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Rewrite Text Files with a fixed Line Length

Tutorial by Stefan Trost | 2022-03-13 at 15:54

In most text files, line breaks are realized via a character, which stands for a line break. Depending on the system and the scope of application, this character can be different or even several characters can be used, for example LF (#0A) on Linux or macOS systems or CR LF (#0D #0A) on Windows. The program that displays the text file hides these characters and instead represents a break of the line. An overview of usual line bracket types can be found on this page.

However, there is also another way to realize line breaks in text files that comes without characters: the fixed line length. In this case, all lines of the text are written in succession and the definition of a line results from a predetermined number of characters after which there is always a break. This type of line break is sometimes used for CSV files, in which always a fixed number of values appear per line.

Example of a Text File with fixed line length

An example of such a fixed line length file (here 6 characters per line) could look like this:

abcdefabcdefabcdefabcdef...

We want to convert this file and use the line break type of our system instead of the fixed line length, so that the file can also be viewed in an average text editor.

The result should look like this after the conversion:

abcdef
abcdef
abcdef
abcdef
...

Convert Files with fixed Line Length into files with Line Break Character

We are using the program TextEncoder for the conversion, with which text files with a fixed line length can be rewritten into any other line break format.

  1. First, we open the files we want to edit in the TextEncoder. For that, we can just drag the files onto the program. You can edit any number of files simultaneously.
  2. Then we activate the option "Line Breaks" on the right side under "Changes". Here we can set the type of line break, the files should be read in and what kind of line break the files should be stored.
  3. From the drop-down box under "Read as" we select "Line break after this number of characters (fixed line length)". In the text box underneath, we can enter how many characters our lines should have (for example, 6 for our example above).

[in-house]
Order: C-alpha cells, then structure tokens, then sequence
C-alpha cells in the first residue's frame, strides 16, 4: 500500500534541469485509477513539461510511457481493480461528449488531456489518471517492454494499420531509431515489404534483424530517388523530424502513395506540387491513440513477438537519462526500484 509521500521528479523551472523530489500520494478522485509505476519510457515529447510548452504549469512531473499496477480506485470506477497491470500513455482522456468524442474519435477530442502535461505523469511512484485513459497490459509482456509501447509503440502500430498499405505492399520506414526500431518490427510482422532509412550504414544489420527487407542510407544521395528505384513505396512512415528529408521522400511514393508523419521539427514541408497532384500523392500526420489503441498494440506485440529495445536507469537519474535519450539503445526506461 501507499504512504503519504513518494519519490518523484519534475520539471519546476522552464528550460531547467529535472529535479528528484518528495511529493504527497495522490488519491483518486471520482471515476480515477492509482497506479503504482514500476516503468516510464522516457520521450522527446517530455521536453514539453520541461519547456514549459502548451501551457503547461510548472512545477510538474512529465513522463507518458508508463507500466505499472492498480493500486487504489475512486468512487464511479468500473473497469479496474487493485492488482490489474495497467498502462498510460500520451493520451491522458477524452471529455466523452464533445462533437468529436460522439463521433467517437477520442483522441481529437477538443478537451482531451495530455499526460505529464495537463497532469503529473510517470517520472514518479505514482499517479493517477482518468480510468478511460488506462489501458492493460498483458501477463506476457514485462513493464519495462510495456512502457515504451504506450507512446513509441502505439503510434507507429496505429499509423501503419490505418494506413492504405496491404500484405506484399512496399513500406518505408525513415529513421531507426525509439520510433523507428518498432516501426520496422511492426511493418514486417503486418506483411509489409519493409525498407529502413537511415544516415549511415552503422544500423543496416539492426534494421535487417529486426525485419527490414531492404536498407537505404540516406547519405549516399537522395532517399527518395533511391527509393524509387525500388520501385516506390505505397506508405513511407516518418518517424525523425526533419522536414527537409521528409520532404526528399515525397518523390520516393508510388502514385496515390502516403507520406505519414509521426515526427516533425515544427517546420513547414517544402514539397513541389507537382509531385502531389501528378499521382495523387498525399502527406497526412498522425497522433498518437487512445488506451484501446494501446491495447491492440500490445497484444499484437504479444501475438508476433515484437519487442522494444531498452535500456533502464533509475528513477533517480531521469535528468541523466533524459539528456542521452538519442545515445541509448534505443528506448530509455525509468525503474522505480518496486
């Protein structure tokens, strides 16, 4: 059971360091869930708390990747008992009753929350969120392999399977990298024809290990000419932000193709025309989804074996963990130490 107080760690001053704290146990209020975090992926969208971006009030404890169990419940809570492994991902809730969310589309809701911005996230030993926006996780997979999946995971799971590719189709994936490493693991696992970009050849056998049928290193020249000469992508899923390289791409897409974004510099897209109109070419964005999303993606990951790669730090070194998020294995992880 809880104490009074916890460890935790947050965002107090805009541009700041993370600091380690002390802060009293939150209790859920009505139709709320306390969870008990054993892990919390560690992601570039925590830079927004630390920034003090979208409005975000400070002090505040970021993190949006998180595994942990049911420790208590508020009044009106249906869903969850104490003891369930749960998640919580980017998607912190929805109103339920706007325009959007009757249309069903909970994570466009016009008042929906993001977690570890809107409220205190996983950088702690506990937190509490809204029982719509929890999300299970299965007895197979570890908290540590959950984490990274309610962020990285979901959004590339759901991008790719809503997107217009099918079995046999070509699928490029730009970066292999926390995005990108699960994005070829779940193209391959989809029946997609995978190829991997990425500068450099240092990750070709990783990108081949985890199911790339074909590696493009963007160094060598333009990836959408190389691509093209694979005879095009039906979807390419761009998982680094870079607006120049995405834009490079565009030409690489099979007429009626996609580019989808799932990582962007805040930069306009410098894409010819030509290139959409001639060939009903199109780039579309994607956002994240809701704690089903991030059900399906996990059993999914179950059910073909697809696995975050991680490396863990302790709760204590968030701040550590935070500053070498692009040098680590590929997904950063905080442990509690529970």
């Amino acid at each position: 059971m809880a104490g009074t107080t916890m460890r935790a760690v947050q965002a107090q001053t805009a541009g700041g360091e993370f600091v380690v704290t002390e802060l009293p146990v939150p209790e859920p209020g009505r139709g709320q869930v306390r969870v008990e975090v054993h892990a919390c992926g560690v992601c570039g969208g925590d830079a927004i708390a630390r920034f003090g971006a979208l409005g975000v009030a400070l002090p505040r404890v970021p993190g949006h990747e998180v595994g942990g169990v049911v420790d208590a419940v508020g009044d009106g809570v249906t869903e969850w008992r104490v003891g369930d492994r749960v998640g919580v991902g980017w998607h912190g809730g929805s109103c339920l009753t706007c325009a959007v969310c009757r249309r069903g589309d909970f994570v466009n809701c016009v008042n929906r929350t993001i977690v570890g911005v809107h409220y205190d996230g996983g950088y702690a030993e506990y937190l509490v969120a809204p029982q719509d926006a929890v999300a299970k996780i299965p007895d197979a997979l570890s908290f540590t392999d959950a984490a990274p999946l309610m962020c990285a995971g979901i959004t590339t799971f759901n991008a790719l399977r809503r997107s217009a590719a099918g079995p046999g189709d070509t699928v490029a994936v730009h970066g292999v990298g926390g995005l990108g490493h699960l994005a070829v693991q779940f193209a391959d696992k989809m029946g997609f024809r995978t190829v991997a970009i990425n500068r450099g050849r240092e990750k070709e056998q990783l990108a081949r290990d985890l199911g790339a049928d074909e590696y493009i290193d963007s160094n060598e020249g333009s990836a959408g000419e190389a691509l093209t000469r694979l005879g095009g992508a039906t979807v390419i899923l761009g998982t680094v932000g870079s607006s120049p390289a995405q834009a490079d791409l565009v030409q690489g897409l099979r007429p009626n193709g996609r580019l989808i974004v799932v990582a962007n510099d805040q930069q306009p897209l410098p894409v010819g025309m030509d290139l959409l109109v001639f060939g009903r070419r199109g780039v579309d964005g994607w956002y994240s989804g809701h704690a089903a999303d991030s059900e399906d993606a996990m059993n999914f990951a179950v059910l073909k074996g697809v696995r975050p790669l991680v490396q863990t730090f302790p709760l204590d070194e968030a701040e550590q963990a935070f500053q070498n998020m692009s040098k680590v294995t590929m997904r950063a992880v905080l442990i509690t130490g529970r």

4. From the drop-down box under "Save as" we select "System line break". That would be CR LF on Windows. But we can also select any other type or even define our own custom characters as a line break.
  5. Under "Storage Options" we can then specify whether we want to override the original file or save the result of the conversion as a new file.
  6. Finally, we can click on the button "Convert and Save" and thus rewrite all files in the list according to our settings.

Convert Files with Line Break Character to Files with fixed fixed Line Length

Of course, we can also use the TextEncoder for converting text files into the inverted direction. For this, we can enter the currently used line break type of our file under "Read as" ("Auto Detect" is our friend) and choose the option "No Character" under "Save as".

With these settings, all existing line break characters are deleted from our original file and we get a file with a fixed line length. Prerequisite for this is, of course, that the existing lines were already all of the same length.

Using the Command Line

With the batch version of the TextEncoder, all mentioned tasks can be accessed alternatively via the command line so that you can control the conversion via script.

With the following call we convert the file test.txt. The file is read in with a fixed row length of 10 characters per line (lb-read=fixedlength-10), while the file is stored with the Windows line break (lb=crlf).

TextEncoder.exe -cl test.txt lb-read=fixedlength-10 lb=crlf

The other way round you can use the parameter lb=nochar:

TextEncoder.exe -cl test.txt lb=nochar

With this call, all line break characters from the file test.txt are removed. In this case, we omit the parameter lb-read, thereby an automatic detection of the line break of the file is done. Of course, we could also write lb-read=crlf or the like to enforce a specific line break type when reading.

An introduction to the batch functionality of the TextEncoder as well as an overview of all available parameters can be found on this page.

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